Science Service, Up Close: Idiosyncratic Discoveries

My laptop's dictionary illustrates the word "idiosyncrasy" with colorful examples, attributing distinctive modes of behavior to regal figures (a queen who imperiously demands a certain food) or referencing odd places that demand unorthodox responses (how major baseball sluggers exploit the "Green Monster" at Fenway Park). The origins of the word provoke distinctly idiosyncratic daydreams. In Greek, idiosunkrasia referred to one's own private mixture (idios + sun + krasis), to the modes of thought or behavior unique to an individual.

The Science Service collections are, without question, idiosyncratic, but their foibles and oddities are collective as well as individualistic. The mixture unites thousands of different correspondents and ways of seeing the world – all ages, all sorts of motivations, all walks of life.

By the mid-1930s Science Service had become ever more engaged in educational activities directed at young people. That interest stimulated the organization's Science Clubs of America, "Things of Science" projects, and involvement in the Science Talent Search competition. Long before such formal activities, however, students had sought help by writing letters, just as today's students email Smithsonian Institution archivists, historians, and curators.

In 1935, a high school senior Viola Anderson wrote this letter to Science Service:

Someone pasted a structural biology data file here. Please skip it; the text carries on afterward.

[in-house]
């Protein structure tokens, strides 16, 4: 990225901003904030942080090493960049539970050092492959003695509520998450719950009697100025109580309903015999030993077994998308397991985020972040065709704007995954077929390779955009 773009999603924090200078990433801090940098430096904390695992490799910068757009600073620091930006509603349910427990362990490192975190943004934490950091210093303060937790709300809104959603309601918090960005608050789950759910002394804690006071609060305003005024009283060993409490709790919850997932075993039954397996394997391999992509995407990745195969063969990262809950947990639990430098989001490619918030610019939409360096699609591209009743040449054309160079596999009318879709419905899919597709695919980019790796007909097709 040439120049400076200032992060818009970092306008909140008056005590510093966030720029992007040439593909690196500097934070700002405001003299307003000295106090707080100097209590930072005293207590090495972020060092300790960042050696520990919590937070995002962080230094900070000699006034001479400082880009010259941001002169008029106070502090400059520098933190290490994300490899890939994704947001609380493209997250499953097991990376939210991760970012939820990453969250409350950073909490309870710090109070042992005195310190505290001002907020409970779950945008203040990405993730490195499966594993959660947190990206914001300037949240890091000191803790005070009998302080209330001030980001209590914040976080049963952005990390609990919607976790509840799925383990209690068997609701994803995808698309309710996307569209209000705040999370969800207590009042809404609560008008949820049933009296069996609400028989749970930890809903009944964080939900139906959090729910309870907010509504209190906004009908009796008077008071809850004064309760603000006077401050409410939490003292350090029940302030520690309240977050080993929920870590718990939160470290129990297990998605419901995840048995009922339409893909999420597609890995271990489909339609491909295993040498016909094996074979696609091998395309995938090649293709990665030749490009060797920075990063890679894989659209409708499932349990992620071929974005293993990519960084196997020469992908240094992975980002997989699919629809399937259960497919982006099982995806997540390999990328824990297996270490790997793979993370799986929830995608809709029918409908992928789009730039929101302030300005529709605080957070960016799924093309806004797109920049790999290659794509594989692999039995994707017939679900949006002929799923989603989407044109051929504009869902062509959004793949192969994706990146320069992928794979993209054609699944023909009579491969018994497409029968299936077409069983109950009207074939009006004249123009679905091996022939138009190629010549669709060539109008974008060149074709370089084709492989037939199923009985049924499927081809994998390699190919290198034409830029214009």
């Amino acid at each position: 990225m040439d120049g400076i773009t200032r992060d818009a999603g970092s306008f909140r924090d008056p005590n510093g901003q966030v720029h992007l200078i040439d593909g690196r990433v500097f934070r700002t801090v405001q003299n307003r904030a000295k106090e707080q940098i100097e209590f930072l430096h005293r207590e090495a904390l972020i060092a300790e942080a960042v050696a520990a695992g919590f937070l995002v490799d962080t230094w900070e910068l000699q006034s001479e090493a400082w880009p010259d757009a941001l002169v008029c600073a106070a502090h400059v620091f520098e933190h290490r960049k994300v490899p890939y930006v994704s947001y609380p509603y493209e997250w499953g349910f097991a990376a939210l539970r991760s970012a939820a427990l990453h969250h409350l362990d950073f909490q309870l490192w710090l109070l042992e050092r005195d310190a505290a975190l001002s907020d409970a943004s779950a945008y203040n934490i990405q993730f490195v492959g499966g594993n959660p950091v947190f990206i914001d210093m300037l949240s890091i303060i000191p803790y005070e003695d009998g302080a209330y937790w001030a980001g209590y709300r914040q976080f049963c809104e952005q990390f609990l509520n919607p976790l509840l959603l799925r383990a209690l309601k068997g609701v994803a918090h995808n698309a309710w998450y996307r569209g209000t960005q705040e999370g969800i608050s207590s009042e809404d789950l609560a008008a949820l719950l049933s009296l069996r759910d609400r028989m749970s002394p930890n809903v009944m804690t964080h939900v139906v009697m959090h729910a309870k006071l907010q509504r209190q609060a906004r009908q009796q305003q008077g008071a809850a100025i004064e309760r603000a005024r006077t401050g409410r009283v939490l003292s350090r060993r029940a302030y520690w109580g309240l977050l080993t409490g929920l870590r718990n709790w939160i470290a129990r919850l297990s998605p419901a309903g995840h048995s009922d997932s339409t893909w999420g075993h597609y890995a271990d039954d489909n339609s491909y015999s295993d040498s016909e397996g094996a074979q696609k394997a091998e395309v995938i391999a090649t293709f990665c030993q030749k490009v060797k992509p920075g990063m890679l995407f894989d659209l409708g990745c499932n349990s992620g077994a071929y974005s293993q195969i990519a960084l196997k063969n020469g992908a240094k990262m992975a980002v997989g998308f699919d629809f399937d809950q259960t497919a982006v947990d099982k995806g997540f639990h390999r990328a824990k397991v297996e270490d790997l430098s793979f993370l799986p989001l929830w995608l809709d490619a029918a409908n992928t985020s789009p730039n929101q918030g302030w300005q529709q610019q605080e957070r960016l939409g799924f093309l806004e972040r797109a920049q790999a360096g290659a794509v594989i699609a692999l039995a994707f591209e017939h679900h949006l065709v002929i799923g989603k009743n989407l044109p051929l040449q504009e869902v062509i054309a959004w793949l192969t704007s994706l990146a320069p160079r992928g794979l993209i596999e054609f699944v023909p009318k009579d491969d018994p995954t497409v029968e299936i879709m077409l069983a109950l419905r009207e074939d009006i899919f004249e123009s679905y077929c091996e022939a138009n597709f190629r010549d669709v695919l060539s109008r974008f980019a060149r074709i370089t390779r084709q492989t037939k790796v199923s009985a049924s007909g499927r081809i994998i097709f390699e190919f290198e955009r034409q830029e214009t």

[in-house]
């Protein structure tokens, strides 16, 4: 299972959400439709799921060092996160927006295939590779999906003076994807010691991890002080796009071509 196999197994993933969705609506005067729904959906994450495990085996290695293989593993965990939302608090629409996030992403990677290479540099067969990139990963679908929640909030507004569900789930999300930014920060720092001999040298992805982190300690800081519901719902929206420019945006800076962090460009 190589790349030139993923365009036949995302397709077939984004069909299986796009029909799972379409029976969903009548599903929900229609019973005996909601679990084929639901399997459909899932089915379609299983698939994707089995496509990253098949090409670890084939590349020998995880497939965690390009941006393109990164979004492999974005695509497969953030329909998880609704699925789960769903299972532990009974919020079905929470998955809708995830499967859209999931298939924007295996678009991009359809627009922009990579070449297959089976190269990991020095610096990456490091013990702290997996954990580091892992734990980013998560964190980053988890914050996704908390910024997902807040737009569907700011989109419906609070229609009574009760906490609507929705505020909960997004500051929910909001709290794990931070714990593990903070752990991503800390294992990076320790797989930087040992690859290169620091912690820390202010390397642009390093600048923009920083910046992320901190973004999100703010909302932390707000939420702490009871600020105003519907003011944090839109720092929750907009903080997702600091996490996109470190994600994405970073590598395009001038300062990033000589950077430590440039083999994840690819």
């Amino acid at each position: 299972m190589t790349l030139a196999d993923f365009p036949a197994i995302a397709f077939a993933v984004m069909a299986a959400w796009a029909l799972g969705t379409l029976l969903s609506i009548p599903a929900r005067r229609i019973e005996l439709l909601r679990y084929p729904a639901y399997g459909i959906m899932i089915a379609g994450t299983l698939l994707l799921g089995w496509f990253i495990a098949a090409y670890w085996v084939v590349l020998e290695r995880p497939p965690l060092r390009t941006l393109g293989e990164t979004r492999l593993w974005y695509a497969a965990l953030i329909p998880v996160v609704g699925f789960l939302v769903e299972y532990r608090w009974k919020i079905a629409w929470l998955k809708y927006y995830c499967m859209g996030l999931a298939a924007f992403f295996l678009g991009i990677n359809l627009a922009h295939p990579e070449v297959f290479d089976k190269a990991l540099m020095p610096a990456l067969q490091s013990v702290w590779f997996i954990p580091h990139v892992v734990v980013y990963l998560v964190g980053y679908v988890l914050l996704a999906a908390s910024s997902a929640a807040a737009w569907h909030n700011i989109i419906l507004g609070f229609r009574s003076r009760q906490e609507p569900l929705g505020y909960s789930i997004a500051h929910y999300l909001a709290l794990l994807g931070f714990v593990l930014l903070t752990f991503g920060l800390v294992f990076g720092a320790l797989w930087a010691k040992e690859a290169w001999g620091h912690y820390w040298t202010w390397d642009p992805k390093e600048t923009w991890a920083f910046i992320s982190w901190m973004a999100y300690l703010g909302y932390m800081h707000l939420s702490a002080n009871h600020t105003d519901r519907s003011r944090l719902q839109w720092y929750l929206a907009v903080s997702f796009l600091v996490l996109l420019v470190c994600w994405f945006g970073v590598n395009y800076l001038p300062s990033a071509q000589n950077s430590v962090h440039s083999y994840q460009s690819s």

Viola Anderson to Science Service, April 13, 1935, Record Unit 7091: Science Service, Records, 1902-

52 Anderson Avenue

Staten Island, New York

April 13, 1935


For my Senior Speech in High School, I have to select a topic which interests me. I have always been curious about the subject of idiosyncrasies.

Would it be possible to get any information on idiosyncrasies? Unfortunately, I have been unable to secure material, and the extent of my knowledge is my observations. I would appreciate any information you could possibly give me.

Sincerely yours

Viola Anderson

As we enter Women's History Month, it would be nice to imagine that Viola Anderson grew up to be a scientist. Such an inquiring mind befits a budding researcher. The letter she sent to Science Service in 1935 is well-written. Perhaps she became an author, a dramatist, a poet, a philosopher. Do you recognize the little girl who knew that observations alone would not suffice and asked for more information?

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